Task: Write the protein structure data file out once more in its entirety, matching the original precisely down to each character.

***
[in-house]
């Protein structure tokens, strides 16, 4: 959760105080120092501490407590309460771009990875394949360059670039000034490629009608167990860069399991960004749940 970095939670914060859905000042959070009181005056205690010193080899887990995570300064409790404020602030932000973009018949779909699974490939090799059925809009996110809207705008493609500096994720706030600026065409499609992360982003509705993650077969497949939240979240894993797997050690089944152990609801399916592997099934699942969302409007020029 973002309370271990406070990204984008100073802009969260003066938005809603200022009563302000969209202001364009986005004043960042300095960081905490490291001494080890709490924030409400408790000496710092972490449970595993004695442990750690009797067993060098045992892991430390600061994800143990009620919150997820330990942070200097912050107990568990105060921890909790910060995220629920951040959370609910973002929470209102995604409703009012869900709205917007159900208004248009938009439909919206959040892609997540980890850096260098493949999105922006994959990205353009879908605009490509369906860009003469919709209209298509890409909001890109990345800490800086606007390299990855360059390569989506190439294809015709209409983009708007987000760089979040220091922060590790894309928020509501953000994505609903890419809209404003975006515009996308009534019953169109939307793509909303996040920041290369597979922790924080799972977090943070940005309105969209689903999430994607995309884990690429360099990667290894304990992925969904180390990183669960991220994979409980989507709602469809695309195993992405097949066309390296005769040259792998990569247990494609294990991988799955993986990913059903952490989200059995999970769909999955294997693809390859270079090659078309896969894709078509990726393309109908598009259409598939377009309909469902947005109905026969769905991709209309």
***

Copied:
[in-house]
């Protein structure tokens, strides 16, 4: 959760105080120092501490407590309460771009990875394949360059670039000034490629009608167990860069399991960004749940 970095939670914060859905000042959070009181005056205690010193080899887990995570300064409790404020602030932000973009018949779909699974490939090799059925809009996110809207705008493609500096994720706030600026065409499609992360982003509705993650077969497949939240979240894993797997050690089944152990609801399916592997099934699942969302409007020029 973002309370271990406070990204984008100073802009969260003066938005809603200022009563302000969209202001364009986005004043960042300095960081905490490291001494080890709490924030409400408790000496710092972490449970595993004695442990750690009797067993060098045992892991430390600061994800143990009620919150997820330990942070200097912050107990568990105060921890909790910060995220629920951040959370609910973002929470209102995604409703009012869900709205917007159900208004248009938009439909919206959040892609997540980890850096260098493949999105922006994959990205353009879908605009490509369906860009003469919709209209298509890409909001890109990345800490800086606007390299990855360059390569989506190439294809015709209409983009708007987000760089979040220091922060590790894309928020509501953000994505609903890419809209404003975006515009996308009534019953169109939307793509909303996040920041290369597979922790924080799972977090943070940005309105969209689903999430994607995309884990690429360099990667290894304990992925969904180390990183669960991220994979409980989507709602469809695309195993992405097949066309390296005769040259792998990569247990494609294990991988799955993986990913059903952490989200059995999970769909999955294997693809390859270079090659078309896969894709078509990726393309109908598009259409598939377009309909469902947005109905026969769905991709209309």